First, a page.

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Canon XL and GL Series DV Camcorders
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Old October 3rd, 2005, 01:27 PM   #1
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shooting welder.....whats the verdict?

I have been put in a position that I will be shooting a welder welding on Wednesday or Thursday. What steps should I take to protect the CCD? I have used the DVX100 in this situation with no adverse effects but I am a little concerned because someone on this board had a problem with a laser frying the CCD block on the XL2 a few months back.

Any advice?? I have very little time to do anything about it but I'd like to try to protect the XL2 the best that I can.

Thanks.
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Old October 3rd, 2005, 02:43 PM   #2
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I just videotaped one last month with an XL1s for a commercial. No problems at all. I also saw material shot by a Sony PD-150 with no ill effects to the CCD.
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Old October 3rd, 2005, 02:51 PM   #3
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Quote:
Originally Posted by Dean Sensui
I just videotaped one last month with an XL1s for a commercial. No problems at all. I also saw material shot by a Sony PD-150 with no ill effects to the CCD.
My experiences say that a welders arc would not be the same as a laser that is used to perform surgery. I am also guessing that the laser accidentally got pointed right into the lens to cause that damage but I want to make sure.
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Old October 3rd, 2005, 03:10 PM   #4
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I just finished up a corporate dvd featuring many direct and indirect shots of the arc from plasma to electric arc and mig. Incredible looking stuff in 24p with the sparks showing incredible non-interlaced detail.

Throw the ND on and iris down ... play with the iris once the arc strikes and you'll have some pretty video.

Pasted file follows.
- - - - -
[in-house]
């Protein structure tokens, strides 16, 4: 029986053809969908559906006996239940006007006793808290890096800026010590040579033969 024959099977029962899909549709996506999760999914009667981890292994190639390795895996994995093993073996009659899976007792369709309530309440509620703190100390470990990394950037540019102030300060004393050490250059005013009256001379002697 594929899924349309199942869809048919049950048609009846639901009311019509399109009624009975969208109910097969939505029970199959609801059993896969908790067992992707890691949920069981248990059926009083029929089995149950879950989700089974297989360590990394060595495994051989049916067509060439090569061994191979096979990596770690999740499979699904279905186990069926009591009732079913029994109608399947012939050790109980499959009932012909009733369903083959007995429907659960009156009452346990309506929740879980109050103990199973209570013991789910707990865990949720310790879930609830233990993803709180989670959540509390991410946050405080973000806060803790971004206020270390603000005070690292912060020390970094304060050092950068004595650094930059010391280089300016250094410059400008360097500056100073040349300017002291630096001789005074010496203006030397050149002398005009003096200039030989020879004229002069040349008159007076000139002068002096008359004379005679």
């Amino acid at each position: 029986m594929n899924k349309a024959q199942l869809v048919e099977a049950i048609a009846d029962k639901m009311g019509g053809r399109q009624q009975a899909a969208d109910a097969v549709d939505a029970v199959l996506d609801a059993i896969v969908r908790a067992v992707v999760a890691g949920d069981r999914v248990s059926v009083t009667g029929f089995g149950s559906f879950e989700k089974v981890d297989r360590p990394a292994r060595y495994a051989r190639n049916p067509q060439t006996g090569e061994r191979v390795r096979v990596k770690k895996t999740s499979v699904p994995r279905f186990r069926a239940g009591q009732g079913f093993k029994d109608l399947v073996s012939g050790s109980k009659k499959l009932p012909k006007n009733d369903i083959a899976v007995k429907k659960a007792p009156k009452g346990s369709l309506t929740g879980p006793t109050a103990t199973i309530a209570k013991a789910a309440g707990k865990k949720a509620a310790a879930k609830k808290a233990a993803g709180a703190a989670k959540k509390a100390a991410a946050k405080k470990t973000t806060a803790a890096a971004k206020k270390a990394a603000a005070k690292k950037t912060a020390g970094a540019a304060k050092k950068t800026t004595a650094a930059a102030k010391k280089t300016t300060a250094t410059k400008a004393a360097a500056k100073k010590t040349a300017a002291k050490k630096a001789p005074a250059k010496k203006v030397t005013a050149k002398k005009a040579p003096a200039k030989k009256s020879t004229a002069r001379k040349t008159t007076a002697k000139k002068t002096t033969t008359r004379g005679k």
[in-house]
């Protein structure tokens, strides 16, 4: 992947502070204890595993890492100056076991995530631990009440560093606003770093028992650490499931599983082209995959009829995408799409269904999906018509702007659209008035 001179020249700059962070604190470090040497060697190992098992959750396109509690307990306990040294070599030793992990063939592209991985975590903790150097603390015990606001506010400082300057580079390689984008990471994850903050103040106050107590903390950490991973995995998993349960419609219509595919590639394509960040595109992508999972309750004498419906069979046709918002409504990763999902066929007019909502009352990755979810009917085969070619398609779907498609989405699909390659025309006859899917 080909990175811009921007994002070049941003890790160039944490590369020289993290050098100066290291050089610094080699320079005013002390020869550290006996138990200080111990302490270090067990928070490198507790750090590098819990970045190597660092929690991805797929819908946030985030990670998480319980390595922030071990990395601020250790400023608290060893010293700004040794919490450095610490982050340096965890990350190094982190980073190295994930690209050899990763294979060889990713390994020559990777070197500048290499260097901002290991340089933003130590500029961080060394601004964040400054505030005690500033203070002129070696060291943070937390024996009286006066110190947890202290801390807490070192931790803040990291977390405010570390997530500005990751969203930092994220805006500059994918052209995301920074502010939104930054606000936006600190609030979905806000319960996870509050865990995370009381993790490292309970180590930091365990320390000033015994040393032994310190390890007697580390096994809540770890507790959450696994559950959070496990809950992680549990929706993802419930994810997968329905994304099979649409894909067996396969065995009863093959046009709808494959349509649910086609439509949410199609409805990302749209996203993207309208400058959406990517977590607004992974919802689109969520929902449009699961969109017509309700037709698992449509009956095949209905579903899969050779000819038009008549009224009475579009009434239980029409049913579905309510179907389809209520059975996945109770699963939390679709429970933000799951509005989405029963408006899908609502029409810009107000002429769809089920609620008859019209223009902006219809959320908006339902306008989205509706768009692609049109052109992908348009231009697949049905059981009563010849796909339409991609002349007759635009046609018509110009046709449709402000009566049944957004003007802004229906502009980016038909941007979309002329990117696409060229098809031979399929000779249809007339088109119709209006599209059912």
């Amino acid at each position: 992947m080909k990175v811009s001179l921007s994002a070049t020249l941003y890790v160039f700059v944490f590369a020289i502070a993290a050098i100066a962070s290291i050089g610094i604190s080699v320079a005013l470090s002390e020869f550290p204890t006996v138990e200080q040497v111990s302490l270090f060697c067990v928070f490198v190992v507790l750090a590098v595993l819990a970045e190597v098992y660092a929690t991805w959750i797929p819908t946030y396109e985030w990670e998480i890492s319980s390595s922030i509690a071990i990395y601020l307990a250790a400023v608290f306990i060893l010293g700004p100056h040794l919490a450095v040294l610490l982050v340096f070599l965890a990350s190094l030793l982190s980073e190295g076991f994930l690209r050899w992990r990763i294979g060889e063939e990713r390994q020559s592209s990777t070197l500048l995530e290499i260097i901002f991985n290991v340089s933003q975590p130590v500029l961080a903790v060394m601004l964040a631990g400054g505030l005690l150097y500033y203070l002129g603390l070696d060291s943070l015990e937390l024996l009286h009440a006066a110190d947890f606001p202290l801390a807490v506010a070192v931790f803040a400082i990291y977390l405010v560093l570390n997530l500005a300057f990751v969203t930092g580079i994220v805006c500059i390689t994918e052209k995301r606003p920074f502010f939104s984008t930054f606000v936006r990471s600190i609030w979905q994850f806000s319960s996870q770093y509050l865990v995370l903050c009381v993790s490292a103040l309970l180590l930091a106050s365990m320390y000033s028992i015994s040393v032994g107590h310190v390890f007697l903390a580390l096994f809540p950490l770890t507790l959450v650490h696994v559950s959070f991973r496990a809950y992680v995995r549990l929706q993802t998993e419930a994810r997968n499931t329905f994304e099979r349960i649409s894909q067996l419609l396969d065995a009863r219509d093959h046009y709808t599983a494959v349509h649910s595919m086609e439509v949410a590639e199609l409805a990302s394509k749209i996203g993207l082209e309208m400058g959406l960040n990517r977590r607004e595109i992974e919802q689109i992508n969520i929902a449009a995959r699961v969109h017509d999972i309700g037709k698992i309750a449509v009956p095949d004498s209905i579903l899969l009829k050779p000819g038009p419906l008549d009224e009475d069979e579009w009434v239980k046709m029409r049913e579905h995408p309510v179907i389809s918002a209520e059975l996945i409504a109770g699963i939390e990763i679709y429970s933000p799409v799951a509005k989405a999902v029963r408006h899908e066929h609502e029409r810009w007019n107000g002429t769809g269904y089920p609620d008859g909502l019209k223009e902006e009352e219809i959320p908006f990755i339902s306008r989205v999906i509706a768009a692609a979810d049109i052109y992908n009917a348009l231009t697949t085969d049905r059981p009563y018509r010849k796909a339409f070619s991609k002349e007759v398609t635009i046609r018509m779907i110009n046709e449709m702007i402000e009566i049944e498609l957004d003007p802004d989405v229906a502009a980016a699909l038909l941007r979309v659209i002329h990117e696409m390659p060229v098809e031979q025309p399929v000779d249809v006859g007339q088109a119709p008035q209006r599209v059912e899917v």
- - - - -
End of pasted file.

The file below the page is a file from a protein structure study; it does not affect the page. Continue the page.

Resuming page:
No ill effects on the XL2.
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Old October 3rd, 2005, 04:54 PM   #5
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Shot an arc welder from about 5 feet away straight on before. No protection at all. Everything was kosher.
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Old October 3rd, 2005, 05:01 PM   #6
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Apparently, the ccd's in cameras aren't all that sensitive to UV light like they are to IR. That's what is being emanated from the arc which requires eye and skin protection. It's enough to give you an instant 'sunburn' on your skin and will burn your eyes. I would suggest placing a UV filter on the lens to help improve image clarity. Most people have one on their camera anyway as a lens protector.

Just make sure that you don't stare at that arc with the naked eye from 5 feet away. You'll know you've burned your eyes when it feels like there's sand in them everytime you blink for the next few days.
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Old October 3rd, 2005, 09:11 PM   #7
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Yikes! OK 5 feet is just too close unless you really need a wide angle shot. But the chance for a hot spark to hit you or the cam are quite high and while you will have a UV filter on at that distance for obvious reasons, it will be better to be about 22 feet away. Open iris, low frame rate = nice shallow depth of field. Just what you want from an intensly lit foreground with the background nicely out of focus and dark.

Also, Greg has descibed a malady known as "arc eye". You really want to avoid that outcome. It hurts and your viewfinder is useless once you suffer from it.
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